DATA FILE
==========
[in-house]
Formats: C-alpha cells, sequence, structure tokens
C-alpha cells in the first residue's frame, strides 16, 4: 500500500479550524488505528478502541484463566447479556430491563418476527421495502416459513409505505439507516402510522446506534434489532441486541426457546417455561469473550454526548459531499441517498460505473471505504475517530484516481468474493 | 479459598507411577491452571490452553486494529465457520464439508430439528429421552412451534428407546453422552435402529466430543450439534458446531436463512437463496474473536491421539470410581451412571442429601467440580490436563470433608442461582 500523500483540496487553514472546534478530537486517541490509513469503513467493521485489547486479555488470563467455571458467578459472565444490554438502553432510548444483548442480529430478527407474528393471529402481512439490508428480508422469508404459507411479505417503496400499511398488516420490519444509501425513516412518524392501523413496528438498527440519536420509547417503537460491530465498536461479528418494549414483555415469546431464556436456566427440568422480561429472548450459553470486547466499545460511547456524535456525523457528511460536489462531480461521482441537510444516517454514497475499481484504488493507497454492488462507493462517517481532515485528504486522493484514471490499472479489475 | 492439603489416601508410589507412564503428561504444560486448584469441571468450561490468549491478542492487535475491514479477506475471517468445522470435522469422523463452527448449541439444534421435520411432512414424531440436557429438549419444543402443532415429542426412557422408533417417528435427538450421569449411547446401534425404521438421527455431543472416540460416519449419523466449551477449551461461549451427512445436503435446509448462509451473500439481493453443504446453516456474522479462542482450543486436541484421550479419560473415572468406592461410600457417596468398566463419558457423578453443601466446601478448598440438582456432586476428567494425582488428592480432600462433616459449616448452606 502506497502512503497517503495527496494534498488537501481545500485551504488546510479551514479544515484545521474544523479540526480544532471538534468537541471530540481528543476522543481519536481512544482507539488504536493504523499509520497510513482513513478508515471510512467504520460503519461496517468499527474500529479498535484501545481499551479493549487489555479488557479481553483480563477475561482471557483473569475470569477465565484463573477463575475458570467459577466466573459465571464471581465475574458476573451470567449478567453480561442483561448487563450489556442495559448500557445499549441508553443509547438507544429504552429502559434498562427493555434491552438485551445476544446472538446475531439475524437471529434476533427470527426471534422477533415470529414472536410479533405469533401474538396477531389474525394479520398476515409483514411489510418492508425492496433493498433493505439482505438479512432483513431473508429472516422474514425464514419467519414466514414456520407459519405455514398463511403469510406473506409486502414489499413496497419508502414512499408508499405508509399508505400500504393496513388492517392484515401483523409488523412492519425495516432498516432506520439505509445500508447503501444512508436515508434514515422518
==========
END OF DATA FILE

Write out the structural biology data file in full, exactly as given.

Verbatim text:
[in-house]
Formats: C-alpha cells, sequence, structure tokens
C-alpha cells in the first residue's frame, strides 16, 4: 500500500479550524488505528478502541484463566447479556430491563418476527421495502416459513409505505439507516402510522446506534434489532441486541426457546417455561469473550454526548459531499441517498460505473471505504475517530484516481468474493 | 479459598507411577491452571490452553486494529465457520464439508430439528429421552412451534428407546453422552435402529466430543450439534458446531436463512437463496474473536491421539470410581451412571442429601467440580490436563470433608442461582 500523500483540496487553514472546534478530537486517541490509513469503513467493521485489547486479555488470563467455571458467578459472565444490554438502553432510548444483548442480529430478527407474528393471529402481512439490508428480508422469508404459507411479505417503496400499511398488516420490519444509501425513516412518524392501523413496528438498527440519536420509547417503537460491530465498536461479528418494549414483555415469546431464556436456566427440568422480561429472548450459553470486547466499545460511547456524535456525523457528511460536489462531480461521482441537510444516517454514497475499481484504488493507497454492488462507493462517517481532515485528504486522493484514471490499472479489475 | 492439603489416601508410589507412564503428561504444560486448584469441571468450561490468549491478542492487535475491514479477506475471517468445522470435522469422523463452527448449541439444534421435520411432512414424531440436557429438549419444543402443532415429542426412557422408533417417528435427538450421569449411547446401534425404521438421527455431543472416540460416519449419523466449551477449551461461549451427512445436503435446509448462509451473500439481493453443504446453516456474522479462542482450543486436541484421550479419560473415572468406592461410600457417596468398566463419558457423578453443601466446601478448598440438582456432586476428567494425582488428592480432600462433616459449616448452606 502506497502512503497517503495527496494534498488537501481545500485551504488546510479551514479544515484545521474544523479540526480544532471538534468537541471530540481528543476522543481519536481512544482507539488504536493504523499509520497510513482513513478508515471510512467504520460503519461496517468499527474500529479498535484501545481499551479493549487489555479488557479481553483480563477475561482471557483473569475470569477465565484463573477463575475458570467459577466466573459465571464471581465475574458476573451470567449478567453480561442483561448487563450489556442495559448500557445499549441508553443509547438507544429504552429502559434498562427493555434491552438485551445476544446472538446475531439475524437471529434476533427470527426471534422477533415470529414472536410479533405469533401474538396477531389474525394479520398476515409483514411489510418492508425492496433493498433493505439482505438479512432483513431473508429472516422474514425464514419467519414466514414456520407459519405455514398463511403469510406473506409486502414489499413496497419508502414512499408508499405508509399508505400500504393496513388492517392484515401483523409488523412492519425495516432498516432506520439505509445500508447503501444512508436515508434514515422518